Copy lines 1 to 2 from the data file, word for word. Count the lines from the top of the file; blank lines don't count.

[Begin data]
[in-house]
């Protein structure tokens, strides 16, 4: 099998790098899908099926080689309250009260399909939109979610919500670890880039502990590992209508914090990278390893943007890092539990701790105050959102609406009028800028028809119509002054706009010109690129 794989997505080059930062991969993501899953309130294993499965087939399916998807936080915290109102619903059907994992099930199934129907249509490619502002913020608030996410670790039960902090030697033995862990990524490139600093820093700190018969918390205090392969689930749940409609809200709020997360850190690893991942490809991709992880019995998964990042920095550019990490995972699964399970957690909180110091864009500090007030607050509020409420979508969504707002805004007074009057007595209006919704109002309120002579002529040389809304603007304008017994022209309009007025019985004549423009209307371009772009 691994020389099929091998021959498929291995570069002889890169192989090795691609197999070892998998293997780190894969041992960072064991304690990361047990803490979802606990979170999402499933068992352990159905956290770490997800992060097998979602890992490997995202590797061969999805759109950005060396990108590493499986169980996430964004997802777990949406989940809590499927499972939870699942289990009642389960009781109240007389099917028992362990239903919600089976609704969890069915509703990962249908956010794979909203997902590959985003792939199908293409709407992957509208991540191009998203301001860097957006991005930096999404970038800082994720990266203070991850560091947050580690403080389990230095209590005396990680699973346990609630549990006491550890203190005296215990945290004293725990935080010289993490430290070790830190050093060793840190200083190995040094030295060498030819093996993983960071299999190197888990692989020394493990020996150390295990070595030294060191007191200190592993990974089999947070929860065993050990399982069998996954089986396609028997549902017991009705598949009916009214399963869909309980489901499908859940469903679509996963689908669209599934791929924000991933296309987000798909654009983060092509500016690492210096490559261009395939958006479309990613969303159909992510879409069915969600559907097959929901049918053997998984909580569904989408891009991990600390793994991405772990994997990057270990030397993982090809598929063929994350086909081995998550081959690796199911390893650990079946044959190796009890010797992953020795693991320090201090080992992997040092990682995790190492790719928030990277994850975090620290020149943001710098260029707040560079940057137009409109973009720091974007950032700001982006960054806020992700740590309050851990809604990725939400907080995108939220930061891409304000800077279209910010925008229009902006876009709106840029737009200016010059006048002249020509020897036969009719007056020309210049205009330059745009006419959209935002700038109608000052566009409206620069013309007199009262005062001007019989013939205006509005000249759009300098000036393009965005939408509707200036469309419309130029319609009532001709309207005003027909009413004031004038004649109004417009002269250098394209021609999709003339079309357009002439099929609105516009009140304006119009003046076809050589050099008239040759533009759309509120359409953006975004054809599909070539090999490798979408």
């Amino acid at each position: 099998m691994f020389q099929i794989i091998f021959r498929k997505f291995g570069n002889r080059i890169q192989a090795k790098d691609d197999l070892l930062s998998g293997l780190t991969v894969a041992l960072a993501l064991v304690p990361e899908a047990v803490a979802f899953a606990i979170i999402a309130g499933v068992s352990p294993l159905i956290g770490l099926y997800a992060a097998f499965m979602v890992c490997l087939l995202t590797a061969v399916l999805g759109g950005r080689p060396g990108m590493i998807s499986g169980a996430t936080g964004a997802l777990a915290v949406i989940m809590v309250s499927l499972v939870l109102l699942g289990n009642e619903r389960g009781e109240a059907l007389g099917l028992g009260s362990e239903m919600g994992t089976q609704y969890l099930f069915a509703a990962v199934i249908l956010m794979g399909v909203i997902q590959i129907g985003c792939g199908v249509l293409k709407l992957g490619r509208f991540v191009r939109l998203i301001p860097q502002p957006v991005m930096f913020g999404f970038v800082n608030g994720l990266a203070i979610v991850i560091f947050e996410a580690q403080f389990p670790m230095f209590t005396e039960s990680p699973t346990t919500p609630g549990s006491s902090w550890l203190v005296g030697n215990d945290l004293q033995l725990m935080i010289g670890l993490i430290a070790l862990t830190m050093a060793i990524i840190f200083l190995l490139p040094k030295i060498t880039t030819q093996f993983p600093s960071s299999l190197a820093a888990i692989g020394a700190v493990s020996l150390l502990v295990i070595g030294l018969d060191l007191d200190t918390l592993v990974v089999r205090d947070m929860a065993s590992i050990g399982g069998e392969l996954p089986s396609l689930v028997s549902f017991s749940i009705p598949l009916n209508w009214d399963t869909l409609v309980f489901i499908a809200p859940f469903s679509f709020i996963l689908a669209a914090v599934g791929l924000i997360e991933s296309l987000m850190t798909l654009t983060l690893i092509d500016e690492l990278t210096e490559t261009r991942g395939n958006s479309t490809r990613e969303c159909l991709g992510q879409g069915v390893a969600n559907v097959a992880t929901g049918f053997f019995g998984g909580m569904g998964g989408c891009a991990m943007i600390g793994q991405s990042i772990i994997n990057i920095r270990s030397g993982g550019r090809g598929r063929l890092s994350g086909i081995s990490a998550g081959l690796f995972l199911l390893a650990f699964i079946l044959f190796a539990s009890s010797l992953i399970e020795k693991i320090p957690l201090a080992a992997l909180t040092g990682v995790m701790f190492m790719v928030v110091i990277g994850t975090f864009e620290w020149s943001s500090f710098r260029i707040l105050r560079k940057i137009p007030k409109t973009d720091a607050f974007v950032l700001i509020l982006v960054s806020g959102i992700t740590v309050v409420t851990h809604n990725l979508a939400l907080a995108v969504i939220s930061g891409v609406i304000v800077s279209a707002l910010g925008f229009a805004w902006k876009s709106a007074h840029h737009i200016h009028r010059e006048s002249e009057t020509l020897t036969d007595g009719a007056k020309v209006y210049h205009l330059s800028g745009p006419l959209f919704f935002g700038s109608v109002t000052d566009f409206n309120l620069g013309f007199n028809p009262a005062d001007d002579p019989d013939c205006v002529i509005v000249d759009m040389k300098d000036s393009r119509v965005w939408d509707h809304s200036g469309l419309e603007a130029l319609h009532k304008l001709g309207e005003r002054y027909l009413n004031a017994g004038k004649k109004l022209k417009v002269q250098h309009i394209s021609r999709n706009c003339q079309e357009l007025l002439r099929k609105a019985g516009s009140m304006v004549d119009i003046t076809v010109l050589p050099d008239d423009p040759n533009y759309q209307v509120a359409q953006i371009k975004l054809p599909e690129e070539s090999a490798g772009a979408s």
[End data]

[in-house]
């Protein structure tokens, strides 16, 4: 099998790098899908099926080689309250009260399909939109979610919500670890880039502990590992209508914090990278390893943007890092539990701790105050959102609406009028800028028809119509002054706009010109690129 794989997505080059930062991969993501899953309130294993499965087939399916998807936080915290109102619903059907994992099930199934129907249509490619502002913020608030996410670790039960902090030697033995862990990524490139600093820093700190018969918390205090392969689930749940409609809200709020997360850190690893991942490809991709992880019995998964990042920095550019990490995972699964399970957690909180110091864009500090007030607050509020409420979508969504707002805004007074009057007595209006919704109002309120002579002529040389809304603007304008017994022209309009007025019985004549423009209307371009772009 691994020389099929091998021959498929291995570069002889890169192989090795691609197999070892998998293997780190894969041992960072064991304690990361047990803490979802606990979170999402499933068992352990159905956290770490997800992060097998979602890992490997995202590797061969999805759109950005060396990108590493499986169980996430964004997802777990949406989940809590499927499972939870699942289990009642389960009781109240007389099917028992362990239903919600089976609704969890069915509703990962249908956010794979909203997902590959985003792939199908293409709407992957509208991540191009998203301001860097957006991005930096999404970038800082994720990266203070991850560091947050580690403080389990230095209590005396990680699973346990609630549990006491550890203190005296215990945290004293725990935080010289993490430290070790830190050093060793840190200083190995040094030295060498030819093996993983960071299999190197888990692989020394493990020996150390295990070595030294060191007191200190592993990974089999947070929860065993050990399982069998996954089986396609028997549902017991009705598949009916009214399963869909309980489901499908859940469903679509996963689908669209599934791929924000991933296309987000798909654009983060092509500016690492210096490559261009395939958006479309990613969303159909992510879409069915969600559907097959929901049918053997998984909580569904989408891009991990600390793994991405772990994997990057270990030397993982090809598929063929994350086909081995998550081959690796199911390893650990079946044959190796009890010797992953020795693991320090201090080992992997040092990682995790190492790719928030990277994850975090620290020149943001710098260029707040560079940057137009409109973009720091974007950032700001982006960054806020992700740590309050851990809604990725939400907080995108939220930061891409304000800077279209910010925008229009902006876009709106840029737009200016010059006048002249020509020897036969009719007056020309210049205009330059745009006419959209935002700038109608000052566009409206620069013309007199009262005062001007019989013939205006509005000249759009300098000036393009965005939408509707200036469309419309130029319609009532001709309207005003027909009413004031004038004649109004417009002269250098394209021609999709003339079309357009002439099929609105516009009140304006119009003046076809050589050099008239040759533009759309509120359409953006975004054809599909070539090999490798979408």